Archduke Felix of Austria
Archduke Felix of Austria (given names: Felix Friedrich August Maria vom Siege Franz Joseph Peter Karl Anton Robert Otto Pius Michael Benedikt Sebastian Ignatius Marcus d'Aviano; 31 May 1916 – 6 September 2011) was the last surviving child of the last Austrian Emperor Charles I and a member of the House of Habsburg. He was a younger brother of former Crown Prince Otto of Austria, who predeceased Felix by two months.
|Born||31 May 1916|
Schönbrunn Palace, Vienna, Austria-Hungary
|Died||6 September 2011 (aged 95)|
San Ángel, Mexico City, Mexico
|Spouse||Princess & Duchess Anna-Eugénie of Arenberg|
|Issue||Maria del Pilar|
Carlos Felipe de Habsburgo
|Father||Charles I of Austria|
|Mother||Princess Zita of Bourbon-Parma|
Early life and exileEdit
Archduke Felix was born in the Schönbrunn Palace in Vienna the third son of the then heir presumptive to the throne of Austria-Hungary the Archduke Charles and his wife Zita of Bourbon-Parma. He was christened at Schönbrunn on 8 June 1916 in the presence of his great-grand uncle Emperor Franz Joseph while his godfather was his great-uncle King Frederick Augustus III of Saxony, brother of his grandmother Princess Maria Josepha of Saxony. On 21 November 1916 the Emperor Franz Joseph died and Felix's father succeeded as the new Emperor of Austria and King of Hungary.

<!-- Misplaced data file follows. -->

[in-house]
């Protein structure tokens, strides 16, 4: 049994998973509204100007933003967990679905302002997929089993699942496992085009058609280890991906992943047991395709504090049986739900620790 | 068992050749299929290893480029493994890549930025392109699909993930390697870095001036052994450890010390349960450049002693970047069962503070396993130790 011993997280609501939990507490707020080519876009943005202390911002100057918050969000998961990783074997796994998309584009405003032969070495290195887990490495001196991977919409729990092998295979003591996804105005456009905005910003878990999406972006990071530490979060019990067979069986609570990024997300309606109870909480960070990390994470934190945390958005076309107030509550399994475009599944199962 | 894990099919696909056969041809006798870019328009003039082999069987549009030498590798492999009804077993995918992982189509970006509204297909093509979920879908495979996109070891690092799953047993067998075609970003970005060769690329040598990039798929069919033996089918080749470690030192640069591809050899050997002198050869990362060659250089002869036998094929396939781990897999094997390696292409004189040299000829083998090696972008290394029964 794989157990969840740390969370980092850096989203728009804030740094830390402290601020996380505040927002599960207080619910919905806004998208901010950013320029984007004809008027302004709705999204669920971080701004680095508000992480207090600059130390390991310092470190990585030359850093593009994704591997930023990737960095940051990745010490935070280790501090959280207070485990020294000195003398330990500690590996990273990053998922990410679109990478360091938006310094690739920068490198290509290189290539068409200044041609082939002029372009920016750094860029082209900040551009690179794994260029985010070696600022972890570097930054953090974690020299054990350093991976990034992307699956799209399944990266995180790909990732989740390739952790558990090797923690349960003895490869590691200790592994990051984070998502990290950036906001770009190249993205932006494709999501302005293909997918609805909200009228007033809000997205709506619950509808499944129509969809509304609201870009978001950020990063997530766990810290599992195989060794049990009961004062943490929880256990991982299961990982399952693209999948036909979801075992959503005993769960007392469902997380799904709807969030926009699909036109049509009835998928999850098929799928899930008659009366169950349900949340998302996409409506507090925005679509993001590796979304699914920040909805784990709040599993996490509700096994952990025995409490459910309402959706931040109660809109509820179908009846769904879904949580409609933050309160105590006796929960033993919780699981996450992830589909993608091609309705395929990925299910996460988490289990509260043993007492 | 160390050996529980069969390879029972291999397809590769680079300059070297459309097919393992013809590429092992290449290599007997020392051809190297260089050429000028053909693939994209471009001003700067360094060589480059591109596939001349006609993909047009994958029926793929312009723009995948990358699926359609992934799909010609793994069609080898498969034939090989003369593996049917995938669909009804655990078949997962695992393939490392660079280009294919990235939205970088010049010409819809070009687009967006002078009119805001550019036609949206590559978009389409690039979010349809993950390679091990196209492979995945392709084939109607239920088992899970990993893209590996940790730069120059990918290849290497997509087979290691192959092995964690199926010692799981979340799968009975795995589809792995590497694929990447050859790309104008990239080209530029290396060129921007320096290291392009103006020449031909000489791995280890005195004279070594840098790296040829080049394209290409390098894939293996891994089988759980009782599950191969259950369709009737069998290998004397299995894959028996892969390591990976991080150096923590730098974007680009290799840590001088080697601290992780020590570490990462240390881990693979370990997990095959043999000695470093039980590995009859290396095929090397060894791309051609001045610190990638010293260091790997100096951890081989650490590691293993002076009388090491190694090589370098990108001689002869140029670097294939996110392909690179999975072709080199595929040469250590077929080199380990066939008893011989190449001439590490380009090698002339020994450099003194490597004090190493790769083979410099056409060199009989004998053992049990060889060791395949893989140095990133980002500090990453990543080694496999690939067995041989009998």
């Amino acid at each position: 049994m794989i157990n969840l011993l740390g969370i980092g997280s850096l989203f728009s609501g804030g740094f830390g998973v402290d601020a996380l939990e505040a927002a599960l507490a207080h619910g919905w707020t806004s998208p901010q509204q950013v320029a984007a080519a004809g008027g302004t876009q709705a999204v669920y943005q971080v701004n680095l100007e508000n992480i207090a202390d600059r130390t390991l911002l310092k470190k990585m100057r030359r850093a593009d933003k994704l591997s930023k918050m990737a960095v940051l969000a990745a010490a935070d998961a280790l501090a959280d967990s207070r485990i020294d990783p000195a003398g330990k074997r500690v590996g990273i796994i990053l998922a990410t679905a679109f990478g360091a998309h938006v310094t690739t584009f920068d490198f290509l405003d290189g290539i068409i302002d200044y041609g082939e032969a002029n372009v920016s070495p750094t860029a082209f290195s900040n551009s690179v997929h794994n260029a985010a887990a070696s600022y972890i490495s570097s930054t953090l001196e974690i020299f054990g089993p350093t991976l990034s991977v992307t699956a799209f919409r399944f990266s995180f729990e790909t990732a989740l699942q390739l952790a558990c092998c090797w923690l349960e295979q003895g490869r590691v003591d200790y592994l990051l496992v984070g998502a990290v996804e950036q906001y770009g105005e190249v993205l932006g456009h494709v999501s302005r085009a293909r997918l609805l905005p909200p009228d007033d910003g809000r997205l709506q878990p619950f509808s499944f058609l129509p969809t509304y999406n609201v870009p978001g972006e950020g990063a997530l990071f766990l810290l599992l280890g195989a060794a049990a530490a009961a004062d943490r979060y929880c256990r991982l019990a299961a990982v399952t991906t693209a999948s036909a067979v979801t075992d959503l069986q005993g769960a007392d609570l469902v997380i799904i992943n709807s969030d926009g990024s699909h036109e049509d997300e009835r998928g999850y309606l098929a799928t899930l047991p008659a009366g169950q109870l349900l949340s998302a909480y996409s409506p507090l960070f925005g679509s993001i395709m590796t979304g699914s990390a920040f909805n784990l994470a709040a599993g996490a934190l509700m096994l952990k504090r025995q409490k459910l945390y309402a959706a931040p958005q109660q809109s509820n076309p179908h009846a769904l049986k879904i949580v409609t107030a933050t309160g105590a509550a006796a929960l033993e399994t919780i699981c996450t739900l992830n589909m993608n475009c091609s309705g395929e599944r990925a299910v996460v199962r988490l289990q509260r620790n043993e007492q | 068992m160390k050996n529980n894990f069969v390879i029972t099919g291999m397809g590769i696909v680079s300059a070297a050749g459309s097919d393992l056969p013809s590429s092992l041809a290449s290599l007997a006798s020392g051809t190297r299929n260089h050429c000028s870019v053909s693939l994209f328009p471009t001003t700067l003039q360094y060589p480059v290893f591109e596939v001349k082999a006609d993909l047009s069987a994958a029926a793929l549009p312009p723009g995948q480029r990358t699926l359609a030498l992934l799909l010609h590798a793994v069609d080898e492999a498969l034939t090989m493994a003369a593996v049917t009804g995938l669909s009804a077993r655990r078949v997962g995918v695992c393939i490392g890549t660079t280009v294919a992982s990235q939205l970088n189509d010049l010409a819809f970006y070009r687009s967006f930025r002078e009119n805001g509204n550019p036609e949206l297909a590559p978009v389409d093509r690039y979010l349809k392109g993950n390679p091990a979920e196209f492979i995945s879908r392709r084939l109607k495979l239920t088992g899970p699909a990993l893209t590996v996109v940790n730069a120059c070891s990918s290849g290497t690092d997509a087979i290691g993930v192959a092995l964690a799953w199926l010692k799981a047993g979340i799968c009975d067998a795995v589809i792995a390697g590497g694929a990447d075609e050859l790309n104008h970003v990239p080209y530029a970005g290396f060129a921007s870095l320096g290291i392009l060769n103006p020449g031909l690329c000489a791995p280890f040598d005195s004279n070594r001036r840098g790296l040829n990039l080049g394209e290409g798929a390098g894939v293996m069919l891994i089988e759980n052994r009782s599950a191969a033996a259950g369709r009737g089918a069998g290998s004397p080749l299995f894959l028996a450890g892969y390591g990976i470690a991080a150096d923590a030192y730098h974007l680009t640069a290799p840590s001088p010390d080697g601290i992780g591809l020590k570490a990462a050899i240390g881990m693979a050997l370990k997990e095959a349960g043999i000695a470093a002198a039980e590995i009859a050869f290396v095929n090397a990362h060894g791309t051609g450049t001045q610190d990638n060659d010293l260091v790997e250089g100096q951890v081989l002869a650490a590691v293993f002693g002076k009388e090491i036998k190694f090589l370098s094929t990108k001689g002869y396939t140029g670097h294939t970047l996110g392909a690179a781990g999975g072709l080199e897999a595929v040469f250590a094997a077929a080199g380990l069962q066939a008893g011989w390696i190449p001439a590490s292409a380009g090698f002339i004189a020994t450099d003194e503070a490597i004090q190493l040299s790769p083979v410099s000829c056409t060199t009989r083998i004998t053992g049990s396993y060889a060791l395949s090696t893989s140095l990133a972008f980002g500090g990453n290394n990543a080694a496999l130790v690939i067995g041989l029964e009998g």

Archduke Felix was less than three years old when Austria-Hungary collapsed following its defeat in the First World War. As a result, republics were declared in the now-separate countries Austria and Hungary which led to exile of the Imperial Family. Originally exiled in Switzerland the Imperial Family were taken to Portuguese island of Madeira in 1921 after Archduke Felix's father's failed attempts to claim the throne in the Kingdom of Hungary from the regent Miklós Horthy. On 1 April 1922 his father Emperor Charles died in Madeira.
In the autumn of 1937 Archduke Felix was permitted to return to Austria, entering the Theresian Military Academy in Wiener Neustadt. He became the first Habsburg since the abolition of the monarchy to pursue a career as an officer in the Austrian Army. With the Anschluss approaching Archduke Felix, his sister Archduchess Adelheid and Archduke Eugen fled Austria crossing the border to Czechoslovakia.
During the Second World War while in the United States, Felix and his brother Carl Ludwig volunteered to serve in the 101st Infantry Battalion known as the "Free Austria Battalion". However the battalion was disbanded when a number of exiled Jewish volunteers who made up the majority of force ultimately declined to confirm their enlistment.